The inaugural lecture of prof Henriette van Heerden in the department of Veterinary Tropical Diseases took place on 16 November 2021, entitled Untangling multi-host, transmission and control dynamics of anthrax and brucellosis. This inaugural addressed present research conducted on controlled diseases, specifically anthrax and brucellosis, in domesticated and wild animals, especially in Africa. This address further highlighted the multidisciplinary approach to detect and characterise these multi-host pathogens with their transmission dynamics to enable more effective control solutions. Anthrax and brucellosis are bacterial zoonotic diseases that both infect humans, livestock, and wildlife. Anthrax is an acute disease caused by the bacterium Bacillus anthracis transmitted between hosts by biotic and abiotic vectors. In contrast, brucellosis is a highly contagious disease caused by bacteria in the genus Brucella that is spread through direct and indirect contact with infected animal materials or secretions. With anthrax, the transmission efficiency by the vectors will be presented as part of a continuous debate on the intricate role of vectors in the life cycle of this pathogen and effective control. With brucellosis, the burden and far-reaching adverse implications for multiple hosts together with the brucellosis control programme will be emphasised as well as education intervention efforts. Despite continuous research of these pathogens, untangling and breaking the chain of transmission remains challenging and underscores the interdisciplinary and collaborative approach required to ensure animal and human health.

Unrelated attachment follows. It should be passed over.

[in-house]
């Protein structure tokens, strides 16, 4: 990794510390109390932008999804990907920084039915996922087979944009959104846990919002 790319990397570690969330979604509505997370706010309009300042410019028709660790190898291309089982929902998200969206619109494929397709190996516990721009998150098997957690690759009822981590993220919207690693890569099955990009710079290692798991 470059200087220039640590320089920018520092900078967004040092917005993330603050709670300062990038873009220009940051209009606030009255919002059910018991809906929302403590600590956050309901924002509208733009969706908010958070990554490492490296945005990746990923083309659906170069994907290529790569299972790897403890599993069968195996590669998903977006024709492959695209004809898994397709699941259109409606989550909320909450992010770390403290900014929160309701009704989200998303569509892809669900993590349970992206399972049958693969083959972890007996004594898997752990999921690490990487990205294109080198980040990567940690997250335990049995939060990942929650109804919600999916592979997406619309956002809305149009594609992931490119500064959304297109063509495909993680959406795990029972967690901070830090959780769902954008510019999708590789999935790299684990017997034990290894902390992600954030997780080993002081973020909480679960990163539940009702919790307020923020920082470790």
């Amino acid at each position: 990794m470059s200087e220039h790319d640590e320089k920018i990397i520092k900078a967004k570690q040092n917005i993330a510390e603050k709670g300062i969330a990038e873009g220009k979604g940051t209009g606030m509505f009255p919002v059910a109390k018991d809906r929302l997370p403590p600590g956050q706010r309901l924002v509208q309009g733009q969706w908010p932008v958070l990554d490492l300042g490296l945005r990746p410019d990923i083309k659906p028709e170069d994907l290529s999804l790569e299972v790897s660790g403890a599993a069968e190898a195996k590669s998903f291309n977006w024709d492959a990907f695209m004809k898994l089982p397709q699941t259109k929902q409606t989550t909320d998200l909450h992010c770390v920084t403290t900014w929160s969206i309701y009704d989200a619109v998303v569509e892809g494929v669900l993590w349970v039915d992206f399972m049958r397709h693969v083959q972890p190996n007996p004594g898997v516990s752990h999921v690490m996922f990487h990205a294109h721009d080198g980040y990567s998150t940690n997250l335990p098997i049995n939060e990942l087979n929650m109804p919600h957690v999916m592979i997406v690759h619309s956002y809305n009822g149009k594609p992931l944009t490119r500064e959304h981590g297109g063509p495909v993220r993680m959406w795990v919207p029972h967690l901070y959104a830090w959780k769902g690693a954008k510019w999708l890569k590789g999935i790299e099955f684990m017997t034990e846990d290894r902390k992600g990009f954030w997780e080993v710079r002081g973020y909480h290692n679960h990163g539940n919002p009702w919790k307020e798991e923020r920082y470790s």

The inaugural lecture can be viewed https://www.youtube.com/watch?v=AhSc7cRAjs0. The lecture is also available for CPD (https://docs.google.com/forms/d/e/1FAIpQLSeRud707EJAi7aGhgcohfrhwh8AVq2fC_8Cq03pLyDwMxxd3Q/viewform).